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This Has Gotten Way Out Of Hand: Army Robots Will Require A 'Warrior Code'

doomsday.jpg

How many times do I have to emphasize that I am not kidding about a robot apocalypse? Did the Terminator series teach us nothing besides Arnold Schwarzenegger should run for governor? Now, in a recent report by the US Navy, it has been suggested that robots participating in battle be programmed with a 'Warrior Code' to help prevent destruction of the entire human potato-sack race.

"There is a common misconception that robots will do only what we have programmed them to do," Patrick Lin, the chief compiler of the report, said. "Unfortunately, such a belief is sorely outdated, harking back to a time when . . . programs could be written and understood by a single person." The reality, Dr Lin said, was that modern programs included millions of lines of code and were written by teams of programmers, none of whom knew the entire program.

It's been suggested we use Isaac Asimov's Three Rules Of Robotics as a starting point for the 'Warrior Code'. Isaac's Rules were as follows:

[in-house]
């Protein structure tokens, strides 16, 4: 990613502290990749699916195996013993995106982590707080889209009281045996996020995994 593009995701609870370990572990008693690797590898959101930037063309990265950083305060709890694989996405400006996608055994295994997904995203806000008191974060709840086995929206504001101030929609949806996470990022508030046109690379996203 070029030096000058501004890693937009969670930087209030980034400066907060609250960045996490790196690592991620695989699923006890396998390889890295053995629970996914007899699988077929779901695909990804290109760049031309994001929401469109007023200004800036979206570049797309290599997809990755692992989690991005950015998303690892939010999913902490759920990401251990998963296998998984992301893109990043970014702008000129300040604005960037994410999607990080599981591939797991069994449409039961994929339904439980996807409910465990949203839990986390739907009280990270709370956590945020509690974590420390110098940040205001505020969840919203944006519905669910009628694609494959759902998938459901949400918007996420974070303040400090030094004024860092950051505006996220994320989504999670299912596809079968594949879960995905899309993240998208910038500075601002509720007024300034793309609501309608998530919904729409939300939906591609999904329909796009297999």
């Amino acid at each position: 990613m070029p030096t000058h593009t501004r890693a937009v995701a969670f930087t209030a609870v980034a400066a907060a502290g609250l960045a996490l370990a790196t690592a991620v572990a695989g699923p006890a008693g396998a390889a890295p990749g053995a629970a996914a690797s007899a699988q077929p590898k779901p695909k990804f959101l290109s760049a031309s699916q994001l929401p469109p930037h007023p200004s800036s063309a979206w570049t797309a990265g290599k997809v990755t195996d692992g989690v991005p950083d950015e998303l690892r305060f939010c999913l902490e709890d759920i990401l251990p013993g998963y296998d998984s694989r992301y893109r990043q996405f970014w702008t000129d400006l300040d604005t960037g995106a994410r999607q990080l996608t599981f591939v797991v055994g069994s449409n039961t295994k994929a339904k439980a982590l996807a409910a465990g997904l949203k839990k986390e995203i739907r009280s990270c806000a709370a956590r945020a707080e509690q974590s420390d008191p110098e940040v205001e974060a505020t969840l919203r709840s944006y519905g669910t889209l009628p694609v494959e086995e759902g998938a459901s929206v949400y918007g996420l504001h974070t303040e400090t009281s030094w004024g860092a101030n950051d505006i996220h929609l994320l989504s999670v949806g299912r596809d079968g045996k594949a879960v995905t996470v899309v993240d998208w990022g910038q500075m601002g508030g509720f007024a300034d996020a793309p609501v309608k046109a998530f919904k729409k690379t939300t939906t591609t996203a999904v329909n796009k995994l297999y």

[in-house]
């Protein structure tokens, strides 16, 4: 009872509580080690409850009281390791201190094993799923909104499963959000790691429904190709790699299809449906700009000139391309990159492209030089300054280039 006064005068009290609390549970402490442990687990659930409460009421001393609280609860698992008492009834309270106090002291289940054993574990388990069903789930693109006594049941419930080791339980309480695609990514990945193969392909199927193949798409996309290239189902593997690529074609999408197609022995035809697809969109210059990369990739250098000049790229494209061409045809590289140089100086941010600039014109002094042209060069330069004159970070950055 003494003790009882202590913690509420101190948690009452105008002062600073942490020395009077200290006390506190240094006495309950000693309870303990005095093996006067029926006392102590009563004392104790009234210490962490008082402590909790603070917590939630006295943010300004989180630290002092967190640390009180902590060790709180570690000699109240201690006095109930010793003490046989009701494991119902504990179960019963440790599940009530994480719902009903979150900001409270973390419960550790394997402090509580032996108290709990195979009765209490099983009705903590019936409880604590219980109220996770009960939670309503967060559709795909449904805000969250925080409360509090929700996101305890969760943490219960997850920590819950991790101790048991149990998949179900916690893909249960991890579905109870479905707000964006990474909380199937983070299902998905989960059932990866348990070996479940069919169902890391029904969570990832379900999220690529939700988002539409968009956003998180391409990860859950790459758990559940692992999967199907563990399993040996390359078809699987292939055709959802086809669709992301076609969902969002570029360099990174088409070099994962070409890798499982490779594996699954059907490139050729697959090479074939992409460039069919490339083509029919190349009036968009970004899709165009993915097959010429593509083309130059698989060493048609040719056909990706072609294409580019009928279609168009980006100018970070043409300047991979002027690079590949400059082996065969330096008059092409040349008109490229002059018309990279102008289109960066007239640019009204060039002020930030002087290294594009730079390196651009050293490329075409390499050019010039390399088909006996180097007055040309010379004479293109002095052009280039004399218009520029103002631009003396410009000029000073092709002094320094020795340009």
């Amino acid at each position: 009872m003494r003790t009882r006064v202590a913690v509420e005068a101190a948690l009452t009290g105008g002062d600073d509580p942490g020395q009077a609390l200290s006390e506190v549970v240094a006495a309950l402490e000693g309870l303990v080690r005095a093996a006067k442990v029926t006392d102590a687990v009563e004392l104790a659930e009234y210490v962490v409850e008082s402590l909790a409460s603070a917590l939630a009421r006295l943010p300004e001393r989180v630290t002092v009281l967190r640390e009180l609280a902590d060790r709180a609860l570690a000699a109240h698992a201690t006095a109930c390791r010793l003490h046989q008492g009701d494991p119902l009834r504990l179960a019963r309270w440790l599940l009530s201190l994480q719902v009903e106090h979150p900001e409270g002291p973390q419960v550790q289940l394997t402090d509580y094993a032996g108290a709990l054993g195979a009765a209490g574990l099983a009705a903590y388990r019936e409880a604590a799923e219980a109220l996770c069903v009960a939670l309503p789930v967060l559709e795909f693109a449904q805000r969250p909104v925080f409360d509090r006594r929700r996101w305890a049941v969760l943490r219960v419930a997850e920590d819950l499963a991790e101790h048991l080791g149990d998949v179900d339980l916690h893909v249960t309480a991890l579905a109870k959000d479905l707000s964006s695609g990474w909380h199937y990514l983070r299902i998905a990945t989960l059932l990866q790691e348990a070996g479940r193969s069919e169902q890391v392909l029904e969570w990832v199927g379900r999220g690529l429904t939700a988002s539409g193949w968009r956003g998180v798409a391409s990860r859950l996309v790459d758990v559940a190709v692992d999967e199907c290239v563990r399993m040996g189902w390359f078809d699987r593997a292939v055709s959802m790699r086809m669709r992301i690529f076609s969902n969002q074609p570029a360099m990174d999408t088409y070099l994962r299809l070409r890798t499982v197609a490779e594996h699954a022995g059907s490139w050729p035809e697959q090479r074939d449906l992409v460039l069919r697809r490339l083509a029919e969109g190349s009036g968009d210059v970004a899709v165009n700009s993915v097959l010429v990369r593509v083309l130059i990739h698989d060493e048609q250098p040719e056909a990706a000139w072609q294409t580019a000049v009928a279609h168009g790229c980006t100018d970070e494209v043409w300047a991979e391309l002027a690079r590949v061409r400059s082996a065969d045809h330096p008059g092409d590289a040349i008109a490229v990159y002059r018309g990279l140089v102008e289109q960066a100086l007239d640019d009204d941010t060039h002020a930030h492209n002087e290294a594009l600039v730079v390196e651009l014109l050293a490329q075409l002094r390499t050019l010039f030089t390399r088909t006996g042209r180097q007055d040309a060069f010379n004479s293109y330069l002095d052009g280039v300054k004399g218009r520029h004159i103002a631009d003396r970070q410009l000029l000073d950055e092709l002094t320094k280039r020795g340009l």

1 A robot may not injure a human being or, through inaction, allow a human being to come to harm


2 A robot must obey orders given to it by human beings, except where such orders would conflict with the First Law

3 A robot must protect its own existence as long as such protection does not conflict with the First or Second Law

Being the Geekologie Writer, I got a sneak peak at the Warrior Code in progress, and I've got to say, not good:

1 There is no warrior code


2 PEW PEW

3 PEW PEW

Military's killer robots must learn warrior code [timesonline]
and
Experts Warn of 'Terminator'-Style Military-Robot Rebellion [foxsnews]

Thanks to Bryan, Chris, timgrab, T6000 (what are you doing here!?), Matt, Sprite and Thumperchica, who are all smart enough to know this is life or death, but not smart enough to know I just stole their identities. Hello, credit cards!

There are Comments.
  • Steve Belzer

    Asimov's code seems like it would work for robots that perform functions that are not inherently threatening.  However, once a thinking robot is given permission to kill SOME people, I don't think that the ideas of "friend" and "foe" are concrete enough to guarantee that an AI controlled weapons system will consistently be able to distinguish between them.

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